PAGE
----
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Thanks for that link Takala.

It's all about the money. :(

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If I had a dime for every time they failed to diagnose something or incorrectly diagnosed something or gave me a med that worsened the problem or that I shouldn't have been on to begin with, I'd be rich! Alas it can be really tough to sort everything out when you have more than one medical problem like I do.

My dad first, and now my mom are both dead because of these failures. Turns out my mom had not just ONE (multiple myeloma) but TWO (along with severe myelodysplasia) very rare disorders, and on top of that I'm still trying to get the labs out of her doc that will at least tell me her celiac genetics...she may have had celiac as well, judging from her symptoms and nutritional deficits...I battled her docs for FIVE YEARS to get them to take a closer look at mom...they blew me off.

Now, my daughter-in-law is scared to death of these new diagnostic guidelines. She has Ehlers-Danlos syndrome, and severe scoliosis in her spine such that her hips are thrown cockeyed. She suffers a LOT of pain and WILL be in a wheelchair somewhere in her future...now she finds out that she is going to be labeled with a psychological problem and possibly not treated.

It all makes me sick. And they wonder why we are turning to Doctor Internet for help? :huh:

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http://www.psychologytoday.com/blog/dsm5-in-distress/201301/bad-news-dsm-5-refuses-correct-somatic-symptom-disorder

After DSM-5 is published in May 2013, you can be tagged with an SSD diagnosis if you are referred to a mental health professional with at least six months of one or more medical symptoms – either diagnosed or unexplained – and you also display what the professional regards as a "disproportionate or maladaptive concern" for your symptoms and the inability of your doctors to help you. Interestingly, SSD (as defined in the May 2012 draft) can also be applied to caregivers and to parents of sick kids if they are perceived as over-involved in the symptoms of those for whom they have caregiver responsibility.

Bolding is mine.

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Thanks for pointing this out, Sora!

Whose definition of "disproportionate or maladaptive concern" are we going to be using? Furthermore, what makes "their" (I'm assuming medical personnel) definitions more accurate and applicable to my life than mine? Their schooling does not catapult them into knowing who I am any faster than a person who has not had the same training. Unfortunately for them, they gotta know me before they know my illness.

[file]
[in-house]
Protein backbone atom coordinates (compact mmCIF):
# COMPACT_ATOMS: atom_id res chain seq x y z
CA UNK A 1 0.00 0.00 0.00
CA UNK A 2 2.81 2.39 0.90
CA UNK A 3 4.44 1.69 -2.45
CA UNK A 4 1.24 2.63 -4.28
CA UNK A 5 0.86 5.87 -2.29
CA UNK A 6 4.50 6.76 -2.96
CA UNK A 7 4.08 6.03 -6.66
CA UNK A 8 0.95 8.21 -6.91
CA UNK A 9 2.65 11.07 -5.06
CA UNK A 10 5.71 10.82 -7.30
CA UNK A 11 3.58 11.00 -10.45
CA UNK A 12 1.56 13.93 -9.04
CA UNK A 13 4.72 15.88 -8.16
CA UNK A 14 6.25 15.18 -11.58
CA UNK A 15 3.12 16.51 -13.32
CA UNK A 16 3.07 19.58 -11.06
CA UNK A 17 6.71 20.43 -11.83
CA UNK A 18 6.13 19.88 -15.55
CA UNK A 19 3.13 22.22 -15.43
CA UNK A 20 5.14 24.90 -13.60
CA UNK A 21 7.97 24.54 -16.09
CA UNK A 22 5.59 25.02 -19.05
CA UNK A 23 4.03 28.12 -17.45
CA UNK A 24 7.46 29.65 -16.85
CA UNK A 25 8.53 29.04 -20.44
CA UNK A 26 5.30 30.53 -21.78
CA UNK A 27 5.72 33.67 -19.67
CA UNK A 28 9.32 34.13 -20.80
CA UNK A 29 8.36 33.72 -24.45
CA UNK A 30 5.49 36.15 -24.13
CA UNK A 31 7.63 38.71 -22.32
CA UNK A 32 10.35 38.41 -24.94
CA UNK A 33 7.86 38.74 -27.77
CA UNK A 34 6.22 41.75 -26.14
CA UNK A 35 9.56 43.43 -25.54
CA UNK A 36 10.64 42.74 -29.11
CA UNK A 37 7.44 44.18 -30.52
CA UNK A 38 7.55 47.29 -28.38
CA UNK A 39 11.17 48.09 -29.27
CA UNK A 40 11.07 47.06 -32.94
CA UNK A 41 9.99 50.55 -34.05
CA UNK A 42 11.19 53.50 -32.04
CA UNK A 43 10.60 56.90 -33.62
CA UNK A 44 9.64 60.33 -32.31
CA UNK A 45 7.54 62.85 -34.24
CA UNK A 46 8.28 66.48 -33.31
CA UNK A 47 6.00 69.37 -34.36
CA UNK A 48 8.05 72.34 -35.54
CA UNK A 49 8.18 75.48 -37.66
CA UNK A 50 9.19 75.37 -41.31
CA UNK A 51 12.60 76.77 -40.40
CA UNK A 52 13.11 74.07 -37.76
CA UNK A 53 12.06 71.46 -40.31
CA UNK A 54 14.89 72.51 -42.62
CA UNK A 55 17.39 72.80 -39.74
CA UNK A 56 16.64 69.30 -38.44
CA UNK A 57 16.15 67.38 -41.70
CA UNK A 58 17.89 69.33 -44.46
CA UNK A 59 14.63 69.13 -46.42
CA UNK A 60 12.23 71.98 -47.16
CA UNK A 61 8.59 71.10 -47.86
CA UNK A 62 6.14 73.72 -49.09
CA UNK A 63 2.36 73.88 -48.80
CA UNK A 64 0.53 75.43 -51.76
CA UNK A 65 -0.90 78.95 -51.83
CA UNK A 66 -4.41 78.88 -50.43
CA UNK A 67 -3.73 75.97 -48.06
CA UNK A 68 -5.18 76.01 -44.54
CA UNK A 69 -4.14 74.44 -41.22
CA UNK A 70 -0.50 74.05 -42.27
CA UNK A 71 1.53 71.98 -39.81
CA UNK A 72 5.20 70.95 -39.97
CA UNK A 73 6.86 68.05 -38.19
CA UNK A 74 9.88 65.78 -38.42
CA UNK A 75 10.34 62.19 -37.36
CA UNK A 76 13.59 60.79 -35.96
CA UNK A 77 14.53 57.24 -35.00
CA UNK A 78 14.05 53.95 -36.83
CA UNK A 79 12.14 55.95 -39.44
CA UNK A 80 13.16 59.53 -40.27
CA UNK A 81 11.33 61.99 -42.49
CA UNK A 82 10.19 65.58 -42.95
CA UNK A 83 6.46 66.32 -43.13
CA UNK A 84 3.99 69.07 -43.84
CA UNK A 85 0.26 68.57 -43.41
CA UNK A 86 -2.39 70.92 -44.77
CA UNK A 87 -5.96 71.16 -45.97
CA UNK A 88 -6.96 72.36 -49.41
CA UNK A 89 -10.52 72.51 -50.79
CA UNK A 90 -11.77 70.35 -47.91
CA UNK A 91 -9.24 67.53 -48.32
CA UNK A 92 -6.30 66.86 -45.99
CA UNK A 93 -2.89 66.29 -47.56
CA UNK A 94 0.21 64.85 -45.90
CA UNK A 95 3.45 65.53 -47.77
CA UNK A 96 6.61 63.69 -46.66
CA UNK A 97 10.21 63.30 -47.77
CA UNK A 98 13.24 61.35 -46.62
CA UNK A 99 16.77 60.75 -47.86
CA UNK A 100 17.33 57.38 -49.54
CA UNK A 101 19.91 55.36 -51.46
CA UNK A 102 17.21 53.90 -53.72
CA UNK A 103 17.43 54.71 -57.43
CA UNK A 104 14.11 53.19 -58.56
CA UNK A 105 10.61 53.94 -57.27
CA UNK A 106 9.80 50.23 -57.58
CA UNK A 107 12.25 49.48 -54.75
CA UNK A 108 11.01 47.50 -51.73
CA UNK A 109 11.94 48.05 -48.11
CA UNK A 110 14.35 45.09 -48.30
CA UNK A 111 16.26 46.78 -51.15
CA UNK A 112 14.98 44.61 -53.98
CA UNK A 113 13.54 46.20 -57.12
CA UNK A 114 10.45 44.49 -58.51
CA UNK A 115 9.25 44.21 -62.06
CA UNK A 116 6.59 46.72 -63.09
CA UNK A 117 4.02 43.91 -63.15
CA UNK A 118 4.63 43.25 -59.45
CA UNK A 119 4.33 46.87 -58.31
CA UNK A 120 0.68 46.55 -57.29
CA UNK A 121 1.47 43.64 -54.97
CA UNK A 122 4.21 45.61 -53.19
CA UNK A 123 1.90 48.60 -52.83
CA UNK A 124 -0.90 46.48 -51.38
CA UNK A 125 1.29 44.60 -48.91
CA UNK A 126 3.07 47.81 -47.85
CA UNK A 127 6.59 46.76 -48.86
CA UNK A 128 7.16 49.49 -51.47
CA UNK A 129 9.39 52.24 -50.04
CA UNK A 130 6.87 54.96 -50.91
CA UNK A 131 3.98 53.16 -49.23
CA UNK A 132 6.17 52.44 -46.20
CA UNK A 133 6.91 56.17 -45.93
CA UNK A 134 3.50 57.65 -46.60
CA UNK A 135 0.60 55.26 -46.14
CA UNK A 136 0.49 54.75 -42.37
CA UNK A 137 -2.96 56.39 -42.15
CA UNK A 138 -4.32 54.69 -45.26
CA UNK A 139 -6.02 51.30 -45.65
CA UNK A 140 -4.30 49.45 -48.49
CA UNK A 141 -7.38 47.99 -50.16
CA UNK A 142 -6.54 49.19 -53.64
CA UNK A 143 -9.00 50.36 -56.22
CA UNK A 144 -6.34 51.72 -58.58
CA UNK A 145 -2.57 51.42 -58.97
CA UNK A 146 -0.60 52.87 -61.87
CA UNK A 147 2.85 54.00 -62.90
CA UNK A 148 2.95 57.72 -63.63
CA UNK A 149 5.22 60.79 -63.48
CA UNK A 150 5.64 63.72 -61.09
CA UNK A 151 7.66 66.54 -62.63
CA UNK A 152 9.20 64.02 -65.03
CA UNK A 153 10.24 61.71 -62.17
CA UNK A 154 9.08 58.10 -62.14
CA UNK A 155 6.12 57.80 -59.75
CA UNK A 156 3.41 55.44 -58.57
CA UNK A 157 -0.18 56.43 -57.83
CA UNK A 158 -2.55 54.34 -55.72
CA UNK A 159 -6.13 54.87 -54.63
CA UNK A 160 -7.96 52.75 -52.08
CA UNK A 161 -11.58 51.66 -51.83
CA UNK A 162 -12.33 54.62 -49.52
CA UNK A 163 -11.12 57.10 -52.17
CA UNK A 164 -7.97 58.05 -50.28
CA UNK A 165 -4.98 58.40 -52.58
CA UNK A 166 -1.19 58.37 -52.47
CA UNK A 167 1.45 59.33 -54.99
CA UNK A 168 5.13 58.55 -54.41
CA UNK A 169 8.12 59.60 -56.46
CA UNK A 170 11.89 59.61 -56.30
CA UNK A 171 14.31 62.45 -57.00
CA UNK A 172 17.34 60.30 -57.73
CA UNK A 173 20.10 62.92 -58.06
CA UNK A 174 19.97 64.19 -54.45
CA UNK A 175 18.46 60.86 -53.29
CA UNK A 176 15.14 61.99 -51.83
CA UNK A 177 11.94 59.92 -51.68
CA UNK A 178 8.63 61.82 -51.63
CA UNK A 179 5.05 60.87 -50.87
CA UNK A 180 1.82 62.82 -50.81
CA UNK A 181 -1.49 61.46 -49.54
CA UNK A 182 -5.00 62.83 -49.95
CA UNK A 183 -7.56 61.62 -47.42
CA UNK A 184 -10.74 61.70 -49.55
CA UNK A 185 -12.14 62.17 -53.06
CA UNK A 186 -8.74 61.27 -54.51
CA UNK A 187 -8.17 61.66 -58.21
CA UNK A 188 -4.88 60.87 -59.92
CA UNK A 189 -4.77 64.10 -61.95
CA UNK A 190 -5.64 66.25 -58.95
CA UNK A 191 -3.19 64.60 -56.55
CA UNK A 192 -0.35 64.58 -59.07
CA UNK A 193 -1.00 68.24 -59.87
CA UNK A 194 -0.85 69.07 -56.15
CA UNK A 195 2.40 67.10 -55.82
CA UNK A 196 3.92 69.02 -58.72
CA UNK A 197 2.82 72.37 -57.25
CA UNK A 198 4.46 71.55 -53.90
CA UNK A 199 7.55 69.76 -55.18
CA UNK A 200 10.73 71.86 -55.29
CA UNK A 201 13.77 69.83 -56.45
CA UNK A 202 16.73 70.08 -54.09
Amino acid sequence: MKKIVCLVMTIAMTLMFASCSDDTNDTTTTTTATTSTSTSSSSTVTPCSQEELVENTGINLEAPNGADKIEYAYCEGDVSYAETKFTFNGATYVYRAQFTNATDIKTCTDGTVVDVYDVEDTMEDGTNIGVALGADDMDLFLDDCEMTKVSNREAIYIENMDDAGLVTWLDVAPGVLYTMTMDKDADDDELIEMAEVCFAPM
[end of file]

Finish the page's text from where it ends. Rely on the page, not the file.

I very very very much dislike the hierarchical slant this "revision" of the DSM seems to embody.

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I nearly died (I coded) 2 months ago from a bad mix of prescriptions. It was my third close call but was the one that almost did me in. I was diagnosed as bi-polar 4 years ago and was on a lot of psychotropic meds. In addition to that I was on meds for fibromyalgia, celiac, rheumatoid arthritis and Lupus. I also have CLL. I was always transparent with my doctors about all my meds and updated my med sheet regularly. I am now off all meds except those absolutely necessary (like BP meds). I am NOT bi-polar (just normal everyday crazy). I take naturopathic remedies and see my chiropractor regularly. Before my near death experience I was too doped up to know what was causing what. I constantly fell and that caused many small fractures. I am happy to say I've never been clearer and haven't fallen in months (knock on wood). I feel a lot of pain but prefer it to being a non-brain craving zombie. Hope this helps. Anyone wanting a more detailed version of my story can friend me (if you already haven't) and see my previous posts. Most on Tickly My Elbow thread.

Sending positive energy and healing hugs to all,

Loey

P.S. Stay safe in the storm and STAY OFF THE ROADS!!!!!!

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    • Hi everyone, I've been reading this forum sporadically and have some questions of my own. I'm in my 40s and was diagnosed with celiac last December by biopsy and blood work after months of tests by my primary and then a gastro. My husband, around the same age as me, was dx'd with stage 4 cancer a month later, so admittedly it's took me longer than I'd have liked to learn about celiac. Now I feel pretty on top of my diet. I mostly make my own food - proteins and veggies, with some certified gluten-free snacks in the mix - and am pretty strict about what I will/won't eat at friend's houses or in restaurants (I prefer to go to dedicated gluten-free kitchens whenever possible). I'm doing okay on the diet, but still getting glutened every so often, usually when I let me guard down outside the home. I also periodically see my primary and a naturopath (who happens to have celiac!), but still, I have many questions if anyone would care to answer: